A few weeks later he was loading the giant dryers with Tom, and as he shut the massive door and bolted it shut, deep in the bowels of the chamber he saw another flash. More than one flash in fact, a quick burst of glints, like a piece of glass had been left in the laundry. To his left, Tom slammed his finger in the door, and it broke off immediately, not clean like a knife wound, but bruised and horrible and raw. There was screaming, and paramedics, and more paperwork. He told Gwen about it the next day, whispering so that the loan in from cleaning services who they had been forced to bring in now wouldn't overhear his craziness.
This time she was sure, she told him. "The machines are warning you," she said sincerely under her breath. He rolled his eyes. "They are trying to tell you something bad is going to happen, they are reaching out to you, which means they think you are the closest to them."
He thought about that, if one could be close to a machine. A computer maybe, he could see that. But huge industrial dinosaurs? It would be like a woolly mammoth trying to talk to a Rubix cube. At least that was the first thing that popped into his head. Who was the Rubix cube, he wasn't sure. He tried to think about the machines, sat there at the desk tuning out whatever nonsense Gwen was spouting now, and he focused on the Roller, sitting there impenetrable in the middle of the room. He listened for it's particular instrumental sound in the orchestra of the workday. He heard nothing.
That night he went home to his girlfriend, and they went out to a bar for dinner. She was talking excitedly about something that had happened to a friend of hers, and barely noticed that he was drinking his gin and tonics quickly. Later that night, after she fell asleep, he sat in the living room in the dark, beer in hand, and contemplated all the machinery he could see without getting up off the couch. The big tv. The computer. The air conditioner. The refrigerator singing off to the side, and the clock ticking on the wall, the light on the microwave flashing. He could hear all their individual hums, and if he shut his eyes and sipped the beer, each one seemed to be on a particular rhythm with his own heart pumping.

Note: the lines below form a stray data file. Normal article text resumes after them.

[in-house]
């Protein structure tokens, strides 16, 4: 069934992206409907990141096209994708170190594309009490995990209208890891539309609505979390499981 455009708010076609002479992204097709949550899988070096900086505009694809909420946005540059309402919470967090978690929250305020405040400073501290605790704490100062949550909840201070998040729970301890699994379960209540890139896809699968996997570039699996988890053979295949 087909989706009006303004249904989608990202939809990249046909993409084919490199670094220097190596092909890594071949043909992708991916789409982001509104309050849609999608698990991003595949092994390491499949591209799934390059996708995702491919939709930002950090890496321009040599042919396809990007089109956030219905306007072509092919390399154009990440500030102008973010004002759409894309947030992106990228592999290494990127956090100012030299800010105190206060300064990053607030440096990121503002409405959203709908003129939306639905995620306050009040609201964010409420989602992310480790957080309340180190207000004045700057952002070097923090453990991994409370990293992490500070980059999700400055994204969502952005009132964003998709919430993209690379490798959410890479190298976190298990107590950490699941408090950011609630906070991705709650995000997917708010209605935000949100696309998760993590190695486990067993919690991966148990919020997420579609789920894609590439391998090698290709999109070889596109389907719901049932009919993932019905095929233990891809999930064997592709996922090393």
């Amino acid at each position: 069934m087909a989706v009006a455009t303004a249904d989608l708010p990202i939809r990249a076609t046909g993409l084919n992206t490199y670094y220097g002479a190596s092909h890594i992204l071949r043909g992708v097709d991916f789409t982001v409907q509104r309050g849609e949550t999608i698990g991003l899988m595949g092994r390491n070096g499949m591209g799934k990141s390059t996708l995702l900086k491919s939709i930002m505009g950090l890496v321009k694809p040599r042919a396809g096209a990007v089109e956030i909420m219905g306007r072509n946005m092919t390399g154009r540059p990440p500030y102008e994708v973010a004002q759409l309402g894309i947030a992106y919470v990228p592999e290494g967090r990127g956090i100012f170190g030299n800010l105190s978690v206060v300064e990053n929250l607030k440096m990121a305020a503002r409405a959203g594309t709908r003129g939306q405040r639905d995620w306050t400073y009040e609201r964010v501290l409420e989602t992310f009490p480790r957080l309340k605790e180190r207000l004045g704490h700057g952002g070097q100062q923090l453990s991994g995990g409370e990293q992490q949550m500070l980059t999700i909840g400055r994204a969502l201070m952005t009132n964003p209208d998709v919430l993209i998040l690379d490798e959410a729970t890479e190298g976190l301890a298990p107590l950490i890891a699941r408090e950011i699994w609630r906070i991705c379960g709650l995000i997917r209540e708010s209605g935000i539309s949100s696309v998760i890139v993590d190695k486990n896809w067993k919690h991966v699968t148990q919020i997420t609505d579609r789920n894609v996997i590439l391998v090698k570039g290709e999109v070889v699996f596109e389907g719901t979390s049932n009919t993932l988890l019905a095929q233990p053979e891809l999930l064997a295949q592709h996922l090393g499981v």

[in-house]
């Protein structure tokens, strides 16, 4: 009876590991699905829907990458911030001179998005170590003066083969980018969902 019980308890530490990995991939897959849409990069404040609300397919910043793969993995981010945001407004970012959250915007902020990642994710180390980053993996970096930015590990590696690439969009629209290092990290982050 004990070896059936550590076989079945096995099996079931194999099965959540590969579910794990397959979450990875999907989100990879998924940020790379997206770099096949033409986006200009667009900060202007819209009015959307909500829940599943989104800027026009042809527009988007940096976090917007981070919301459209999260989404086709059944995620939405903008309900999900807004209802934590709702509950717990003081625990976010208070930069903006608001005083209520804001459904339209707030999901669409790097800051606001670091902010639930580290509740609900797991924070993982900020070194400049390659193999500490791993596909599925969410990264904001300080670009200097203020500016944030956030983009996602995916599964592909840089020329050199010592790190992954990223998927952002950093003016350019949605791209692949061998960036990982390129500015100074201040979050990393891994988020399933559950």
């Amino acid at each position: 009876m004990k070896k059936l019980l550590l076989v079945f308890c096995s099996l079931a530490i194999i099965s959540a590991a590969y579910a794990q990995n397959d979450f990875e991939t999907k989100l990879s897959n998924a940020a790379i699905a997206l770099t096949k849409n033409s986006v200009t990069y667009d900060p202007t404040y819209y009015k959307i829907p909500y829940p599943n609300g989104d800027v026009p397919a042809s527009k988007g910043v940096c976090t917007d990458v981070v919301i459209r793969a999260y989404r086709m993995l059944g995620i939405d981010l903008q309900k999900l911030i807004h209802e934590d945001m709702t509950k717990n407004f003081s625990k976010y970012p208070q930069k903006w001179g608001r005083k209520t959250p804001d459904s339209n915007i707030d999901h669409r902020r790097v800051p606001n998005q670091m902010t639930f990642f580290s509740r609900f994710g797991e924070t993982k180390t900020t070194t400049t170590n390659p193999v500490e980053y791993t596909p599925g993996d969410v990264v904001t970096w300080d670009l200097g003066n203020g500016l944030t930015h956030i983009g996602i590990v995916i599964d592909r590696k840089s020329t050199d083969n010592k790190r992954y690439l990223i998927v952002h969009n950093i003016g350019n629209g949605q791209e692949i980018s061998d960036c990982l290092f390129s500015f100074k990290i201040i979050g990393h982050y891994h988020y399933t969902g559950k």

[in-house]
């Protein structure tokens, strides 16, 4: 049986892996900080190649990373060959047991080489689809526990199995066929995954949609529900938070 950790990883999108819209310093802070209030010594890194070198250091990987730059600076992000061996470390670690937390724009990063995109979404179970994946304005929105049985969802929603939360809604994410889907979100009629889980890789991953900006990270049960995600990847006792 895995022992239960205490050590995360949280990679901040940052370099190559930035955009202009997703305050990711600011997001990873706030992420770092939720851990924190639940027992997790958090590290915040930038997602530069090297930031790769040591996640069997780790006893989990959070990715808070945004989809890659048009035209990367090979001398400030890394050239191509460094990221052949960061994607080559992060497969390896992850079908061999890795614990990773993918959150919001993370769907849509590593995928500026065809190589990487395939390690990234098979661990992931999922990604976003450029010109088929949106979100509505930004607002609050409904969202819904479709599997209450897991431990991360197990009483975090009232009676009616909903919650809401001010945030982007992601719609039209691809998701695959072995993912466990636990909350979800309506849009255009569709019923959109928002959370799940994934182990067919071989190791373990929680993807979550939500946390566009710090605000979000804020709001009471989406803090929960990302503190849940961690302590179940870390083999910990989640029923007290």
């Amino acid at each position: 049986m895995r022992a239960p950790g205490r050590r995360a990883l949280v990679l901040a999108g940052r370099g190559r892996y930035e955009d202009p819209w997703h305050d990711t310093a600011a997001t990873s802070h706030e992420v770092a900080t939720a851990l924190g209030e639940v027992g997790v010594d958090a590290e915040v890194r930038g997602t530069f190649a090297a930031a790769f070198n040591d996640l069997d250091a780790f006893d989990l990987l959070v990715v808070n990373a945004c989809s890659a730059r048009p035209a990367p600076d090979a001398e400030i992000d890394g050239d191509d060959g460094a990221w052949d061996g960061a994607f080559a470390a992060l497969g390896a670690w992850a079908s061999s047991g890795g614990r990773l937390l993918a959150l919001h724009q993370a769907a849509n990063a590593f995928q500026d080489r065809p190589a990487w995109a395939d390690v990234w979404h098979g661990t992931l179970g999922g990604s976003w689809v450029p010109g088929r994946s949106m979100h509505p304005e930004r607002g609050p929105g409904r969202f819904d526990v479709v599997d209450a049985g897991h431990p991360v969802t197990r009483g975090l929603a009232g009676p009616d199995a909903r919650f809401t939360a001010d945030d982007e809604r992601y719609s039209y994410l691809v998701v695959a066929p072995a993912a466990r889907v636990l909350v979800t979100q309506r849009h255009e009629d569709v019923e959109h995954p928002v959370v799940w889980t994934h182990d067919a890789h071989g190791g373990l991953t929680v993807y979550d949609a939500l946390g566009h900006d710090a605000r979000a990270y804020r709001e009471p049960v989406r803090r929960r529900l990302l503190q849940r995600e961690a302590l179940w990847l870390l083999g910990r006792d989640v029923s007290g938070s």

The next morning he stopped in the supervisors office, in the main hospital, and requested to be transferred to Security. The supervisor did not seem hopeful. "We're pretty short staffed in the laundry room right now," she said, "you know that." Walking back into work later that day, he looked around the room, at the mute humans going through their paces, amid a clockwork of moving pieces and turning barrels, and he desperately wanted to run away, his heart was gripped with a strange and sudden fear that he couldn't articulate, a feeling that he was not in control of this building, that in fact no one here had a choice, the hospital existed as a independent collective of consciousness that had nothing to do with human decision. We are not even worker ants, he thought, we are red blood cells. Pumping through the Hospital, carrying oxygen and nutrients and janitors.